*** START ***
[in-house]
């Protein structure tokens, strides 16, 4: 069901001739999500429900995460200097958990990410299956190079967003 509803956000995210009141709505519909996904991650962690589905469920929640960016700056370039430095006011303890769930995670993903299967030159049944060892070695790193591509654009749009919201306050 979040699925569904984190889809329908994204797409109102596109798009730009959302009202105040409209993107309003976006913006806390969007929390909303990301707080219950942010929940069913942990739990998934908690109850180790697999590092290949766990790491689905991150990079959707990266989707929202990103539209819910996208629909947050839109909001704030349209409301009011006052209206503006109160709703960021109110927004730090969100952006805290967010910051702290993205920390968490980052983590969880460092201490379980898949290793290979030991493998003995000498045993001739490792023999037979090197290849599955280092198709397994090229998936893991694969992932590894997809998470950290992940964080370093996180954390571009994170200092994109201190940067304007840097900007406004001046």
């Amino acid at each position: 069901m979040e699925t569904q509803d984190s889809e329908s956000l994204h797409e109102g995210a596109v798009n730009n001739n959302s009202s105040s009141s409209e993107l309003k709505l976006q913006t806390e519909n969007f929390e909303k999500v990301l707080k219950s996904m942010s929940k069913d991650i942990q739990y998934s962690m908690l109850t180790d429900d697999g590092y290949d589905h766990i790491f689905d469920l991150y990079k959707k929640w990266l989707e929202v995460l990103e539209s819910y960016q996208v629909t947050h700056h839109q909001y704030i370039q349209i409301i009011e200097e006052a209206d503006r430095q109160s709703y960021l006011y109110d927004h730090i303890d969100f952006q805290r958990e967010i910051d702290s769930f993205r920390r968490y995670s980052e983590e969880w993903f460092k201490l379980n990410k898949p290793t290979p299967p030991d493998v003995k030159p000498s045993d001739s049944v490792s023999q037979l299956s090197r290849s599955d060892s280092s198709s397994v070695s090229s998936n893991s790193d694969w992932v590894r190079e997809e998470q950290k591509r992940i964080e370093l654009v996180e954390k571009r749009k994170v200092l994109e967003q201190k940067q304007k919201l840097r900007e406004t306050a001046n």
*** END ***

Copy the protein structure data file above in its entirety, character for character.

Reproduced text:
[in-house]
């Protein structure tokens, strides 16, 4: 069901001739999500429900995460200097958990990410299956190079967003 509803956000995210009141709505519909996904991650962690589905469920929640960016700056370039430095006011303890769930995670993903299967030159049944060892070695790193591509654009749009919201306050 979040699925569904984190889809329908994204797409109102596109798009730009959302009202105040409209993107309003976006913006806390969007929390909303990301707080219950942010929940069913942990739990998934908690109850180790697999590092290949766990790491689905991150990079959707990266989707929202990103539209819910996208629909947050839109909001704030349209409301009011006052209206503006109160709703960021109110927004730090969100952006805290967010910051702290993205920390968490980052983590969880460092201490379980898949290793290979030991493998003995000498045993001739490792023999037979090197290849599955280092198709397994090229998936893991694969992932590894997809998470950290992940964080370093996180954390571009994170200092994109201190940067304007840097900007406004001046």
């Amino acid at each position: 069901m979040e699925t569904q509803d984190s889809e329908s956000l994204h797409e109102g995210a596109v798009n730009n001739n959302s009202s105040s009141s409209e993107l309003k709505l976006q913006t806390e519909n969007f929390e909303k999500v990301l707080k219950s996904m942010s929940k069913d991650i942990q739990y998934s962690m908690l109850t180790d429900d697999g590092y290949d589905h766990i790491f689905d469920l991150y990079k959707k929640w990266l989707e929202v995460l990103e539209s819910y960016q996208v629909t947050h700056h839109q909001y704030i370039q349209i409301i009011e200097e006052a209206d503006r430095q109160s709703y960021l006011y109110d927004h730090i303890d969100f952006q805290r958990e967010i910051d702290s769930f993205r920390r968490y995670s980052e983590e969880w993903f460092k201490l379980n990410k898949p290793t290979p299967p030991d493998v003995k030159p000498s045993d001739s049944v490792s023999q037979l299956s090197r290849s599955d060892s280092s198709s397994v070695s090229s998936n893991s790193d694969w992932v590894r190079e997809e998470q950290k591509r992940i964080e370093l654009v996180e954390k571009r749009k994170v200092l994109e967003q201190k940067q304007k919201l840097r900007e406004t306050a001046n």